You may have noticed a few more ‘C’ casks coming through the SMWS of late, including the extremely old C3.1 pictured above. Let’s lift the veil on these and explore a bit more…
When the Society first bottled a cask strength Grain whisky, there was furore. When the Society first bottled single cask Japanese whisky, there was upset. When the Society first bottled a single cask Rum, people were upset it “wasn’t whisky”. Yet they were and remain hugely popular with our members wanting to explore spirits around FLAVOUR rather than just titles.Last year, the Society bottled our first ever single cask, cask strength, panel-approved Cognac. Under the code C1 ‘Nectar Céleste‘ was another milestone for the Society. Locally and I’m sure in every branch around the world it sold out in minutes. Members were delighted to explore a new Society spirit category and the rush was real! Since then, we’ve released C1.2, C2.1, C4.1 and just recently the oldest and rarest to date, C3.1.
But before we go there, let’s explore what Cognac actually is?!
Cognac is a form of brandy named after the town in south west France where it is made, under the strict guidelines of its own industry body, the BNIC. It is solely produced in the wine-growing region surrounding the town of Cognac, known as Charente and Charente-Maritime, and since 1936 has had appellation protections on the name and production.
Unlike whisky, Cognac is made from white wine grapes! Where whisky benefits from the general uniformity of grain, grapes can change dramatically from season to season and as such the terroir of the winery and process can have quite wide variation.
Cognac, just like whisky is however distilled! The double-distillation process and how much the distiller cuts from the heart of the run to the time it takes is actually quite similar to whisky production. The best cut of the spirit is captured, which is also a clear spirit at birth, before being filled into oak casks. However, continuous ‘coffey’ style still distillation is prohibited (like grain whiskies you might be familiar with already).
What is with those (lack of) age statements?
Once distillation is complete, it must be aged in Limousin oak casks for at least two years before it can be sold to the public, which is similar to Scotch whisky sitting at minimums of 3 years, however it’s rare for a Scotch whisky to be ready after 3 years, just as it’s rare for a Cognac to be ready after just 2. It is typically put into casks at an alcohol by volume (ABV) strength of about 70%, which is not too dissimilar to many whisky distilleries these days as well. Cognac suffers the same curse of the ‘Angel’s Share’ much like whisky, and in the Cognac region that’s around 3% per/year. A careful eye will spot that we aren’t legally allowed to disclose the formal age statement of the single cask we’re bottling. This is protected by the BNIC, so not much can be done there. VO means ‘Very Old’, VS means ‘Very Special’, VSOP means ‘Very Special Old Pale’, XO means ‘Extra Old’. The youngest cask we’ve bottled is already XO, meaning it’s already old! To classify as XO means the spirit has to be at least 10 years old as of April 2018 under the new BNIC laws, but you can be assured that they are often many decades older.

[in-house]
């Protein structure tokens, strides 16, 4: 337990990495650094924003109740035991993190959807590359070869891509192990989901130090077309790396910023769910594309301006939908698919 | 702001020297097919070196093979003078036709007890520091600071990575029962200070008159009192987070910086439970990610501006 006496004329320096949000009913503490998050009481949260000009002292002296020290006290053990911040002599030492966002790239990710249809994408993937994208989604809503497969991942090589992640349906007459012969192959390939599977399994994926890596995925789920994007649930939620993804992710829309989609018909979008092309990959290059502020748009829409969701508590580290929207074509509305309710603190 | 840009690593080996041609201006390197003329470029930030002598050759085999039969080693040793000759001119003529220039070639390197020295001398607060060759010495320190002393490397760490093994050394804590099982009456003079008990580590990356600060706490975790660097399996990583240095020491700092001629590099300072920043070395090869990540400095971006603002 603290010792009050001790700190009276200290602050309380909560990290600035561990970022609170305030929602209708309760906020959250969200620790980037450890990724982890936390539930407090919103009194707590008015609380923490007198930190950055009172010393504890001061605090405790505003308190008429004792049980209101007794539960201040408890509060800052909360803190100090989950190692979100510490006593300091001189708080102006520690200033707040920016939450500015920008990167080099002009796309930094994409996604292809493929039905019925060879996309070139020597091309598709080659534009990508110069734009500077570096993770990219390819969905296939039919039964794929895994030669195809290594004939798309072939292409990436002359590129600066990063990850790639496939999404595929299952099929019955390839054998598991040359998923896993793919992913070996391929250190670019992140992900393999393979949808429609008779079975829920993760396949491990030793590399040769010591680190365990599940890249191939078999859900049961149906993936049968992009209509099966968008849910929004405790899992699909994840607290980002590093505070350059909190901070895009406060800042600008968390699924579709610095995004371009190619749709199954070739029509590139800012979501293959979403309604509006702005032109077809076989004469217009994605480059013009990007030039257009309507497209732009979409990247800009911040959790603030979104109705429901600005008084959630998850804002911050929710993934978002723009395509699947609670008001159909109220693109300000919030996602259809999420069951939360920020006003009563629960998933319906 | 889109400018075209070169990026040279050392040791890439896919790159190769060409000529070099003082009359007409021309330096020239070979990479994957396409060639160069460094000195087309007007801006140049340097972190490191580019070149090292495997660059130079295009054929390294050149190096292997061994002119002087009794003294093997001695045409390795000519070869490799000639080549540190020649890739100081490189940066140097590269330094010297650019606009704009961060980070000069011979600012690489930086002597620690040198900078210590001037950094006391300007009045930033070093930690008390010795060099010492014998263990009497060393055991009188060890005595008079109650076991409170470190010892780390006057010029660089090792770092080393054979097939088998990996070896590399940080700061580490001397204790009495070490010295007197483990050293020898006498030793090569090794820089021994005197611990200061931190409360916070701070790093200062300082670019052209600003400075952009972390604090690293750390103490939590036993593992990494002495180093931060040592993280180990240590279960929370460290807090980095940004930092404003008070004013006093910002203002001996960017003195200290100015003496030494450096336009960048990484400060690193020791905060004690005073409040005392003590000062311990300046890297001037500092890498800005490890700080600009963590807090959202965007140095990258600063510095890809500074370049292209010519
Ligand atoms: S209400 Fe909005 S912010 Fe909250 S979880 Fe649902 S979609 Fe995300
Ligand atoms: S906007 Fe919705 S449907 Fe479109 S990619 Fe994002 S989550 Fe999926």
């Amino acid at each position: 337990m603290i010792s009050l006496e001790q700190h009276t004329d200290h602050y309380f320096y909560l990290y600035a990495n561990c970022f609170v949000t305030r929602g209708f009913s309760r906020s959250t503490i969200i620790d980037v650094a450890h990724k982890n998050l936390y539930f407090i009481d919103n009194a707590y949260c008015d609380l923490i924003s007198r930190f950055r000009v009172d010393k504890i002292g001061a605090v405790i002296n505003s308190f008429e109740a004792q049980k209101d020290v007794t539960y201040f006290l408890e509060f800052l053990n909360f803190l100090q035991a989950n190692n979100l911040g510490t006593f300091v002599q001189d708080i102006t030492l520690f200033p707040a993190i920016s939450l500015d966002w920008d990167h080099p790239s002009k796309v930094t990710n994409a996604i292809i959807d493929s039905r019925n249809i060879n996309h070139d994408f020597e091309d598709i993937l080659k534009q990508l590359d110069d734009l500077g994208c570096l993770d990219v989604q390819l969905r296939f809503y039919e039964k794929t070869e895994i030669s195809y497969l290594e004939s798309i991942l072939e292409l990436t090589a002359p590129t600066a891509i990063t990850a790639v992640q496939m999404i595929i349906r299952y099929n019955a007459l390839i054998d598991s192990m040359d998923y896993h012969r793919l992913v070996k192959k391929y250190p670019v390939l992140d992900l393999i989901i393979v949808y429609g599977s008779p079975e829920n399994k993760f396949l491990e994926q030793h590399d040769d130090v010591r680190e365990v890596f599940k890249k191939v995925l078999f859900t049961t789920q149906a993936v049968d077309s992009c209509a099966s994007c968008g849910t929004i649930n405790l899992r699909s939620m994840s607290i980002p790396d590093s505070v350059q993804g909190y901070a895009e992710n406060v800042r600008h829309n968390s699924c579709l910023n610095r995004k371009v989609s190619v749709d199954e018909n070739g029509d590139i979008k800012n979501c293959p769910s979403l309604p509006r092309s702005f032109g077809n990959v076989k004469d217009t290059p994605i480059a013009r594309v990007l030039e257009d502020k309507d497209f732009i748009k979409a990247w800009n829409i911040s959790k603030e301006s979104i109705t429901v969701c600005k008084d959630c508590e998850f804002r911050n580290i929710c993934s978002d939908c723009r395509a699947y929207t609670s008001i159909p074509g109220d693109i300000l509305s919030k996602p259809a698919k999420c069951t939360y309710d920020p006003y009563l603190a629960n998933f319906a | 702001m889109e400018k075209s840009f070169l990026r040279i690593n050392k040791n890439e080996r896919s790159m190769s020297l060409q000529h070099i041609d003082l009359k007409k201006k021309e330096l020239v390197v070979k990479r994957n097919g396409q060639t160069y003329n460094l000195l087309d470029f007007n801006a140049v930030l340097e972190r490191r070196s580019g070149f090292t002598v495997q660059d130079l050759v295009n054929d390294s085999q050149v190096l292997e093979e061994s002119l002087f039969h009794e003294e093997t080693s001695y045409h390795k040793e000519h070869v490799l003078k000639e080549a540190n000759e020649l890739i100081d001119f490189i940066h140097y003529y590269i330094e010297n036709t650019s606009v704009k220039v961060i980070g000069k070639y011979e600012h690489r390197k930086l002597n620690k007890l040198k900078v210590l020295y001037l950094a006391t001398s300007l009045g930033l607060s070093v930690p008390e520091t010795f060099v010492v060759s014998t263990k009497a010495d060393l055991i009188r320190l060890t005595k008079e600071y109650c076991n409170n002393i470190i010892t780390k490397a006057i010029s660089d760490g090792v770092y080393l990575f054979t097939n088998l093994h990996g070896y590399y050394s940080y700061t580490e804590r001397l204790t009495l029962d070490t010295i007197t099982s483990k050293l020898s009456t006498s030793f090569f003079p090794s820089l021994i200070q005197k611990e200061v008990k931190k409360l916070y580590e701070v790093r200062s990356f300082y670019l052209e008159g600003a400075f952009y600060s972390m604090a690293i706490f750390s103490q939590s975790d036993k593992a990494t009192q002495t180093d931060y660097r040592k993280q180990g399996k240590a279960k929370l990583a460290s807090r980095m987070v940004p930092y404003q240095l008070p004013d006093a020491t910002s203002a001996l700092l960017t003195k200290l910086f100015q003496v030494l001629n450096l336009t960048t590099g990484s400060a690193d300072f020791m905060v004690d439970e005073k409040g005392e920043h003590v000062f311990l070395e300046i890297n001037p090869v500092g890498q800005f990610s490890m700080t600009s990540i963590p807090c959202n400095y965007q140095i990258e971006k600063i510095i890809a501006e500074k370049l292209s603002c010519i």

What does the Society do different here?
Most, and by most I mean over 98% of all Cognac production around the world is blended into a system of ‘carboys’ or ‘Demijohns’ and let rest in inert glass before being watered down and blended. We don’t accept watering down of spirit, and we maintain that with our Cognacs. Just like how over 80% of all single malts are destined for blends, in Cognac it’s so much the norm that bottling a single cask Cognac is nearly unheard of, so for the SMWS whisky team to be picking out single casks of incredible provenance before it gets diluted is something rare and exciting in itself! By choosing to bottle as both single cask AND cask strength, we achieve a much more focused and unique flavour profile that let’s the one-off integrity off each cask shine through.
How do I drink SMWS Cognac?
With your normal SMWS short-stem copita glass! As mentioned above, whisky and cognac share a lot of similarities, even down to the glassware you use to enjoy it. That said, we never dictate you MUST use a short SMWS copita nosing glass, and with a bit of experimentation you might just find your ideal ‘Cognac glass’. Also, there are also a whole range of cocktails that use Cognac as a base spirit, from the Sazerac, Sidecar, Stinger, or B52 if you’re feeling really frisky! It’s your Cognac, find your ideal serve, and don’t be afraid to experiment!
How does it taste compared to single cask whisky?
Our single cask Cognacs are utterly unique, but there are some core spirit characteristics you may find like rich fruits, deep floral notes, roasted chestnuts, honey, maple, and stewed apples. Whatever the case, they are always a true delight on the nose in a way that can transport you to another place entirely.
What is Cask C3.1 ‘A fragrant ramble’?
Cask C3.1 ‘A fragrant ramble’ is the oldest and rarest single cask Cognac ever released by the SMWS, and from a distillery of incredible history. A true piece of liquid history in a glass. This, and other brandy spirits from the SMWS, will be one of five rare single cask pairings being featured at the sumptuous Cognac Dinner on May 9th at Brasserie l’Entrecote, 7pm. See you there!